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Major banks, airlines in Australia, U.S. report online outages

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11 Comments
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Damn, hijacked and black mailed and paying ransoms ..............................not good

1 ( +1 / -0 )

Russians. They're no fan of Australia.

1 ( +3 / -2 )

Either Russians laughing at Ol' Joe or Chinese looking to inflict more pain on Oz.

4 ( +6 / -2 )

Hackers Russians, Thieves Chinese, Thieves plus hacker NK

0 ( +1 / -1 )

In all likelihood the outage was not caused by hacking. All of the affected firms used a Content Delivery Network (CDN) called Akamai. They are an "edge platform", cybersecurity and webhosting service. Rather than hoset sites on a single centralized server, edge platforms have many, sometimes dozens of servers around the world. Content is accessed from the geographically closest server so response time is minimized. The problem with these is the software to accomplish this is complex and a simple configuration change from a normal update or fixit build can crash the system. That is pretty much what caused a similar edge platform Fastley to crash last week.

0 ( +0 / -0 )

The problem with these is the software to accomplish this is complex and a simple configuration change from a normal update or fixit build can crash the system.

That's not a problem. The strength of these systems is that they can control wide ranges of configuration with a single fix/push. Without that, the complexity would become unmanageable.

Their goal is to have fail safes to ensure that no is able to push anything that could crash the system, as happened this time. This was a bug that no one had thought of ahead of time, which has now been fixed. They will have built in tests to ensure it cannot happen again (unless they are entirely incompetent). Someone may say "yeah, but these bugs can happen again", and they'd be right. But that would also be ignoring that these CDN's run 24 hours a day, serving 10s of thousands of sites, with a set of fail safes that enable their service to run almost never having disruptions like this. This is an anomaly, not the standard. We shouldn't define something by its outliers.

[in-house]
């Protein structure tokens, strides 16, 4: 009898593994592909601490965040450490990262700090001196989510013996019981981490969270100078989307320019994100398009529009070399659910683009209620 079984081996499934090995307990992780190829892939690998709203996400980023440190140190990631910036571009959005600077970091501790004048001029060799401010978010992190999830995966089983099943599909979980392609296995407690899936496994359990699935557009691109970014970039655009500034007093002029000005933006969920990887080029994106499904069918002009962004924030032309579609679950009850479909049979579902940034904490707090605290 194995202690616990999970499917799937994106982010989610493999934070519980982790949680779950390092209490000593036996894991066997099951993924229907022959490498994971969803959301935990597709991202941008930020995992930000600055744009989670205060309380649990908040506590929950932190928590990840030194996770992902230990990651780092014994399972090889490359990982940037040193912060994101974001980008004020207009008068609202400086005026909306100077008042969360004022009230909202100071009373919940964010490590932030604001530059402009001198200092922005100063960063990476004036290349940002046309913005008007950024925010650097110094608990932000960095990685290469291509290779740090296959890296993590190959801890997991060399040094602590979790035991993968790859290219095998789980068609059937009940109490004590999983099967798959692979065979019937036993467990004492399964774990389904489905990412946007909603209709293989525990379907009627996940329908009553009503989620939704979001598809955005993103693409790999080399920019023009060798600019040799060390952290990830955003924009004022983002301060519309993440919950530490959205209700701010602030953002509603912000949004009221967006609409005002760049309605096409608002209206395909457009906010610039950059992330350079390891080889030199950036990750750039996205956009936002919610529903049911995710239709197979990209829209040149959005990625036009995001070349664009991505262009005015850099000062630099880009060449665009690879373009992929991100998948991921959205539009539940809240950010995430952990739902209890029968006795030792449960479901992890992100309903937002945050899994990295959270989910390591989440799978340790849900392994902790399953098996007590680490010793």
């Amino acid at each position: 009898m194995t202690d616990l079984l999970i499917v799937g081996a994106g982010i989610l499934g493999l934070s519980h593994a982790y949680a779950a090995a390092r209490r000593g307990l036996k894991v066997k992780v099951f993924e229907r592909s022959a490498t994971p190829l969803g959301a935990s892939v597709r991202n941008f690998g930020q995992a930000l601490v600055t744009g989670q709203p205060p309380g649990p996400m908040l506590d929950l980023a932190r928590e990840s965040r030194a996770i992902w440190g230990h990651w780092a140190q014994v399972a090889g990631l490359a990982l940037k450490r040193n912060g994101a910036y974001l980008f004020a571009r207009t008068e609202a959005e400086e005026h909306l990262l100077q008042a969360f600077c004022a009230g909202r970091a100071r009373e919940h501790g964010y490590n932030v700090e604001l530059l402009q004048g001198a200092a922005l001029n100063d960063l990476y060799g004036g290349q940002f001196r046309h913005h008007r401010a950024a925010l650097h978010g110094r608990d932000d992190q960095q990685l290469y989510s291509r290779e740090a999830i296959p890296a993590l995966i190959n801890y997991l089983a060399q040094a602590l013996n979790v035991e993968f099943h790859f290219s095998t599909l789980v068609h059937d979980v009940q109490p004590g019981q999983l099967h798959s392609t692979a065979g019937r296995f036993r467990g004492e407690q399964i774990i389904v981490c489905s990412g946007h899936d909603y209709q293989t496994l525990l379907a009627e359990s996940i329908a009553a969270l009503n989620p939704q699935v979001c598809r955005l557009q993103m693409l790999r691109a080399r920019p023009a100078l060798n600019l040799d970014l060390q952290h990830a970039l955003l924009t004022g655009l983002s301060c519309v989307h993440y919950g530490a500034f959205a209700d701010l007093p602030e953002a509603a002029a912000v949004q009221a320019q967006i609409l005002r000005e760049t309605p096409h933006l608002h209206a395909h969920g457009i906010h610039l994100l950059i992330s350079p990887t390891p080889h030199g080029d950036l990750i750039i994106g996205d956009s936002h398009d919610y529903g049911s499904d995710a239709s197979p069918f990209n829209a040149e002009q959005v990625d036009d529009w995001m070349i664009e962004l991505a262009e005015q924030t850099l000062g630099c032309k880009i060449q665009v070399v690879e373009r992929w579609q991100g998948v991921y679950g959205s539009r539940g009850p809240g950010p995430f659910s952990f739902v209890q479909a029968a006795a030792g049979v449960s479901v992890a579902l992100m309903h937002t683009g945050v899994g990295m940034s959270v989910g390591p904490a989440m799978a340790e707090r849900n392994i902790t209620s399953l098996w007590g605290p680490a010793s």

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This is an anomaly, not the standard. We shouldn't define something by its outliers.

Fastely's analogous problem last week has been traced to poorly written configuration change that misrouted traffic leading to a crash. The cause of yesterdays problem at Akamai hasn't been publicly announced. The point I was making is that in all likelihood what happened yesterday was not due to hacking but due to a software problem. Incidentally CloudFlare had a similar problem a year ago. Many who post here are predisposed to assume any internet problem is the result of hacking and overlook the more prosaic causes of these problems.

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Many who post here are predisposed to assume any internet problem is the result of hacking and overlook the more prosaic causes of these problems.

I fully agree.

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El Reg, citing an Australian IT site, is suggesting that an Akamai component called Prolexic is to blame, although this has not been confirmed.

With services like this, one tiny issue can cause enormous amounts of havoc.

It is a myth that the internet is difficult to break. It is actually very vulnerable. It is dependent upon a large number of complex bits of code. All dependencies are vulnerabilities. The smallest bug or incompatibility, often after an upgrade, can shut down huge amounts of it.

A distributed system would be more fault tolerant by design, but all systems can break (or be broken) and the more complex they are, the more likely they are to fall over.

Banks are particularly difficult to maintain as they typically link multiple disparate systems, many running on legacy code. And when they go down, the user impact crater is larger than for a retail website or app. Simple solution: Always carry some cash.

1 ( +1 / -0 )

A distributed system would be more fault tolerant by design

CDNs like Akamai are a type of distributed system. They cache static HTML pages within various servers and respond to requests with the fastest server for the user.

0 ( +0 / -0 )

Cyber Polygon at work. Note how cyber attacks are being reported more frequently

-2 ( +0 / -2 )

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